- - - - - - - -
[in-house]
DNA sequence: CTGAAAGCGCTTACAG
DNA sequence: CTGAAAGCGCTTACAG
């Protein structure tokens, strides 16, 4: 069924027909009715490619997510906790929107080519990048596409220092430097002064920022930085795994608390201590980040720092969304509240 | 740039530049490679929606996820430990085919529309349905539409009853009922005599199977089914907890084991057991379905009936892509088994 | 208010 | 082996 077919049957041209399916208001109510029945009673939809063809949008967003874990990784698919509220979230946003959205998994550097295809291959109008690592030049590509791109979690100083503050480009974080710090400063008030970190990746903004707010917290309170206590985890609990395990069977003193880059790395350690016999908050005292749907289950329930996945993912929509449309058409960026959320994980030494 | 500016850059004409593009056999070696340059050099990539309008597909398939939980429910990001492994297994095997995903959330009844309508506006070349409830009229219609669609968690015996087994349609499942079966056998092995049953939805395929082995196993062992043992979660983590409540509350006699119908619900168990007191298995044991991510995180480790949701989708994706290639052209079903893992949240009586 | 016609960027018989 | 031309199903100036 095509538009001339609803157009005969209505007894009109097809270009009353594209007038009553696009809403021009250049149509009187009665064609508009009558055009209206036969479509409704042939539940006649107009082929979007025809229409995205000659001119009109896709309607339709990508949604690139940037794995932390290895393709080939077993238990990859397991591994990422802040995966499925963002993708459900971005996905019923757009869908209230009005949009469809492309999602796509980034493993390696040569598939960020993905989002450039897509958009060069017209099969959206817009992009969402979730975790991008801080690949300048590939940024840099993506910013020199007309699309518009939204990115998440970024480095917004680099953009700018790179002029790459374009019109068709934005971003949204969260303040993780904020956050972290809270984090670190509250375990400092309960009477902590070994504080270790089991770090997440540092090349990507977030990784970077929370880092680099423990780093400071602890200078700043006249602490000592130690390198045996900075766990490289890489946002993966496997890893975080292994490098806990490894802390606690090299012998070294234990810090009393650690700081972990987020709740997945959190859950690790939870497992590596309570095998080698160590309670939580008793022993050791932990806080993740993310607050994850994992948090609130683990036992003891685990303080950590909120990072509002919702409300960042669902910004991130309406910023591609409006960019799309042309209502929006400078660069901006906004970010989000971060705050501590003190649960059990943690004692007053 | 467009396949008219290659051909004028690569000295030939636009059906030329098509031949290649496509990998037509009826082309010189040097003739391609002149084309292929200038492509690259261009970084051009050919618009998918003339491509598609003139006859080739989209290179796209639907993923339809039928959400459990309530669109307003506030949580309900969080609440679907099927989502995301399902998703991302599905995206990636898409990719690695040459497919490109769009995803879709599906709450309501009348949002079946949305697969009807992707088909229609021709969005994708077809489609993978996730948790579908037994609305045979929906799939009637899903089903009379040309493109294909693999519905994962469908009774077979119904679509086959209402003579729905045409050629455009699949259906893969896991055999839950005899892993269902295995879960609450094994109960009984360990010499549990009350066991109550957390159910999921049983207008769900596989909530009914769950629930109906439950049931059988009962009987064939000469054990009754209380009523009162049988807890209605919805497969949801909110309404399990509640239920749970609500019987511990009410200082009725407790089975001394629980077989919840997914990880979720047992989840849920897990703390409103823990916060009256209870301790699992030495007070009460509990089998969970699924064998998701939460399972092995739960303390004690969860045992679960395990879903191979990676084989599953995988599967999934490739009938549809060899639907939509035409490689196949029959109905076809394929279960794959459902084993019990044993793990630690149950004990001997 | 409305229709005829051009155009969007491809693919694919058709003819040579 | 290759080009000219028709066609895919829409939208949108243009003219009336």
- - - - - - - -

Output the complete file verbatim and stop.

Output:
[in-house]
DNA sequence: CTGAAAGCGCTTACAG
DNA sequence: CTGAAAGCGCTTACAG
């Protein structure tokens, strides 16, 4: 069924027909009715490619997510906790929107080519990048596409220092430097002064920022930085795994608390201590980040720092969304509240 | 740039530049490679929606996820430990085919529309349905539409009853009922005599199977089914907890084991057991379905009936892509088994 | 208010 | 082996 077919049957041209399916208001109510029945009673939809063809949008967003874990990784698919509220979230946003959205998994550097295809291959109008690592030049590509791109979690100083503050480009974080710090400063008030970190990746903004707010917290309170206590985890609990395990069977003193880059790395350690016999908050005292749907289950329930996945993912929509449309058409960026959320994980030494 | 500016850059004409593009056999070696340059050099990539309008597909398939939980429910990001492994297994095997995903959330009844309508506006070349409830009229219609669609968690015996087994349609499942079966056998092995049953939805395929082995196993062992043992979660983590409540509350006699119908619900168990007191298995044991991510995180480790949701989708994706290639052209079903893992949240009586 | 016609960027018989 | 031309199903100036 095509538009001339609803157009005969209505007894009109097809270009009353594209007038009553696009809403021009250049149509009187009665064609508009009558055009209206036969479509409704042939539940006649107009082929979007025809229409995205000659001119009109896709309607339709990508949604690139940037794995932390290895393709080939077993238990990859397991591994990422802040995966499925963002993708459900971005996905019923757009869908209230009005949009469809492309999602796509980034493993390696040569598939960020993905989002450039897509958009060069017209099969959206817009992009969402979730975790991008801080690949300048590939940024840099993506910013020199007309699309518009939204990115998440970024480095917004680099953009700018790179002029790459374009019109068709934005971003949204969260303040993780904020956050972290809270984090670190509250375990400092309960009477902590070994504080270790089991770090997440540092090349990507977030990784970077929370880092680099423990780093400071602890200078700043006249602490000592130690390198045996900075766990490289890489946002993966496997890893975080292994490098806990490894802390606690090299012998070294234990810090009393650690700081972990987020709740997945959190859950690790939870497992590596309570095998080698160590309670939580008793022993050791932990806080993740993310607050994850994992948090609130683990036992003891685990303080950590909120990072509002919702409300960042669902910004991130309406910023591609409006960019799309042309209502929006400078660069901006906004970010989000971060705050501590003190649960059990943690004692007053 | 467009396949008219290659051909004028690569000295030939636009059906030329098509031949290649496509990998037509009826082309010189040097003739391609002149084309292929200038492509690259261009970084051009050919618009998918003339491509598609003139006859080739989209290179796209639907993923339809039928959400459990309530669109307003506030949580309900969080609440679907099927989502995301399902998703991302599905995206990636898409990719690695040459497919490109769009995803879709599906709450309501009348949002079946949305697969009807992707088909229609021709969005994708077809489609993978996730948790579908037994609305045979929906799939009637899903089903009379040309493109294909693999519905994962469908009774077979119904679509086959209402003579729905045409050629455009699949259906893969896991055999839950005899892993269902295995879960609450094994109960009984360990010499549990009350066991109550957390159910999921049983207008769900596989909530009914769950629930109906439950049931059988009962009987064939000469054990009754209380009523009162049988807890209605919805497969949801909110309404399990509640239920749970609500019987511990009410200082009725407790089975001394629980077989919840997914990880979720047992989840849920897990703390409103823990916060009256209870301790699992030495007070009460509990089998969970699924064998998701939460399972092995739960303390004690969860045992679960395990879903191979990676084989599953995988599967999934490739009938549809060899639907939509035409490689196949029959109905076809394929279960794959459902084993019990044993793990630690149950004990001997 | 409305229709005829051009155009969007491809693919694919058709003819040579 | 290759080009000219028709066609895919829409939208949108243009003219009336």